College Papers

A care of their interests. When Grendel first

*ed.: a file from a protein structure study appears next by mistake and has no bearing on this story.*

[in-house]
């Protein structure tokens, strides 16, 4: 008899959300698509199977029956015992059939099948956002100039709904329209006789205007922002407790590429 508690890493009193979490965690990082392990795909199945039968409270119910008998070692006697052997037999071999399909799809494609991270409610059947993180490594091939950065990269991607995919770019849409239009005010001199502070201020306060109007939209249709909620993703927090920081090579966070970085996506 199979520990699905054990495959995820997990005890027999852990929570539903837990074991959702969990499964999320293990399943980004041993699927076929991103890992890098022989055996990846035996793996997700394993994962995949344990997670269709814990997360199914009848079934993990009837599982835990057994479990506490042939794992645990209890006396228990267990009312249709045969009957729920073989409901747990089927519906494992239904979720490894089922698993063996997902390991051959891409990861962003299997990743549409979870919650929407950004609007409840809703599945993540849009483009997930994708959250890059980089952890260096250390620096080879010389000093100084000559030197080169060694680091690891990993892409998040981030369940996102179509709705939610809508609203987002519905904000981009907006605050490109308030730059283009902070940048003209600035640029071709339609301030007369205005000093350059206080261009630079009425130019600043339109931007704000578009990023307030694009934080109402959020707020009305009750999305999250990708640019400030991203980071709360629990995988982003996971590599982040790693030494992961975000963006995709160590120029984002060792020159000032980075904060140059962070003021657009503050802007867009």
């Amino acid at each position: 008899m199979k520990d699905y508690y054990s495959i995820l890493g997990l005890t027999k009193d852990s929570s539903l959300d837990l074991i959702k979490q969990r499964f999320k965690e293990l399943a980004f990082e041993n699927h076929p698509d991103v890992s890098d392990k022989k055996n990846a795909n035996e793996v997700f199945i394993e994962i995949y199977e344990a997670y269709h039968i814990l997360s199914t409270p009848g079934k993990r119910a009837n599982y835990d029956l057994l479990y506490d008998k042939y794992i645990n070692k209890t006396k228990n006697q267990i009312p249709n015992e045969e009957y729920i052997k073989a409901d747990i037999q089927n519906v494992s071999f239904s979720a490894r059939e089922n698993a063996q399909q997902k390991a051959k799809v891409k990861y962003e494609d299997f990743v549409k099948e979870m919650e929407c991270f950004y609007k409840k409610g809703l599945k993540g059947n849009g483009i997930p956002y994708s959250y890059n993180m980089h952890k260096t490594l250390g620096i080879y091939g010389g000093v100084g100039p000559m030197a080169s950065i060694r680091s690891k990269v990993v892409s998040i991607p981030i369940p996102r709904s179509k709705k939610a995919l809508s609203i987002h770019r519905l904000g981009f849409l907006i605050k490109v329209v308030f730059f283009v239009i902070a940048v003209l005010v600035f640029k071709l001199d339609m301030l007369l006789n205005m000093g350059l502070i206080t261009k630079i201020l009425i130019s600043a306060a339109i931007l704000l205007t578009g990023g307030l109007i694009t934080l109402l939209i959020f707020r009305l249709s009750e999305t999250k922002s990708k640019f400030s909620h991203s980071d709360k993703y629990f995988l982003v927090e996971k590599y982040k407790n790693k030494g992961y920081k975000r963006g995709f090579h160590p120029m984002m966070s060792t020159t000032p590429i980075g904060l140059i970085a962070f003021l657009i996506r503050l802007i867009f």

A hero can be defined in many ways; the hero’s can see themselves as a hero and society can see them as more of a villain, or society can see them as a hero but in their eyes they are as evil as it comes. When comparing the works of Grendel by John Gardner and Beowulf by Burton Raffel, in Beowulf Grendel is seen as a monster that wants nothing more than to kill and destroy Hrothgar’s Meadhall (Raffle lines 37-38) . In John Gardner’s Grendel, Grendel sees himself as a hero protecting what is his and is misunderstood in the eyes of the humans and is seen as a monster.    Humans tend to see a hero as someone who has strength, intelligences, integrity, compassion, moral courage, and a strong sense of situational awareness (Zimbardo para. 1-2).  Obviously, Grendel does not add up to what the average human sees a hero to be. Grendel sees himself as a hero due to the fact that he is the person that gives meaning to his life while not letting much of any outside sources interfere with what he’s thinking about himself (Sander para. 1-3). Not much is written about Grendel’s early years but we can assume that his mother was the one that taught him everything he knows about protecting what is his and standing up for the things that he believes in. In Beowulf, Grendel is seen as the monster and Beowulf is seen as the hero who comes and saves Hrothgar and his people, Beowulf, possessing all the traits a human as for hero is the likely candidate to defeat a monster seen as invisible . Although when looking in Grendel, Grendel, sees himself as the hero containing the traits he thinks a hero should have traits such as: protective, smart, willing to do whatever it takes to take care of their interests. When Grendel first sees Beowulf he notices the obvious, but lets his image of himself cloud his judgement which later leads to his death ( Gardner 151, 153, 167, 169). When reading Beowulf, Grendel, is seen as nothing more than a dumb monster that comes from a nasty evil that only he knows. In Beowulf the people  think that the only thing Grendel thinks  about is attacking the mead hall and killing the men that lay asleep inside ( Raffel 290-311). But when reading Grendel and getting to understand his side of the story, we see that he thinks a lot before attacking the Hrothgar’s Mead hall, we see that he spy’s on the humans all day before attacking them. Grendel, knows he is smarter than the humans and knows he is capable of outsmarting the humans he encounters. But, when Beowulf comes he is able to out smart Grendel by not falling asleep and waiting on him to attack his men (Gardner 168, 169). Grendel let his past successes of attacking the mead hall cloud his judgement of attacking it when Beowulf and his men are there. Grendel, does not wait to see how Beowulf and his men act during the day time. He is so excited to kill Beowulf and his men he rushes in full of bloodlust and joy to meet the hero that has come to save Hrothgar’s kingdom (Gardner 167). In Grendel the dragon gives Grendel a charm that makes any mortal weapon useless against him in battle (Gardner  75). When Grendel sees Beowulf and his men get off of their ship, he automatically assumes he will be able to defeat them all (Gardner 151, 156,157). Not only has Grendel grown accustomed to always coming out of battle as the winner but so has the people of Hrothgar’s kingdom. When Beowulf and his men show up and tell the people of the mead hall that they are there to defeat the monster that has been terrorizing their village for 12 years (Gardner 159). The people just kind of brushed off what they were saying, because they too believed that Grendel was unstoppable. It is documented in a many works of literature that being prideful can be a characters downfall in a book. Grendel is no different, in chapter 11 Grendel toys with the thought that the men that got off the boat could be the ones that finally defeat him (Gardner 157,158). Also like in most popular books the one who is prideful gives into their pride and boast about how good they have grown to become. Again, Grendel does the same, he gives into the thought that he is unstoppable and goes to the mead hall, going against his gut feeling to stay away until the Geats leave (Gardner 158). And so, since doing that Beowulf was able to trick Grendel into thinking he was asleep and later defeat him in front of the whole mead hall. Killing not only Grendel but his image as an unstoppable force in the world. When reading Grendel, we see the raise of a misunderstood “monster” who is a self proclaimed hero (Sander, para. 1). We are able to see a creature go from finding a murdered man out in the wilderness and trying to help stop the actual monster who did the killing (Gardner 52). To becoming the thing that keeps the men and women of Hrothgar’s kingdom awake at night and afraid for their lives (Gardner 52). The book Grendel, can be seen in many ways like a tragic story of a misunderstood being, who wants nothing more than to have a respectable purpose in life and to have someone to get along with and understand him. But sadly when we read Grendel we get the opposite of what he wants to happen when he first meets encounters hrothgar’s people (Sander para. 3). Grendel is not the average hero most people think of. He does not have the typical characteristics of hero like, strength, courage, and compassion, but to some people being a hero is in the eye of the beholder, that is why Grendel sees himself as a hero rather than a villian (Zimbardo para. 1-2). In Beowulf, Grendel is seen as not much more than some animalistic monster that is only out to kill and hurt the innocent (Raffel 37-38). While in Grendel, Grendel sees himself as a creature that is lost in the world and is trying to find a place to belong but while along the way he gets turned around and becomes something I assume he would never want to be (Gardner 52-174). When Grendel realizes that he has went down the wrong road, he chooses to embrace what he has become and terrorize Hrothgar until Grendel eventually gets killed by Beowulf (Gardner 75-174).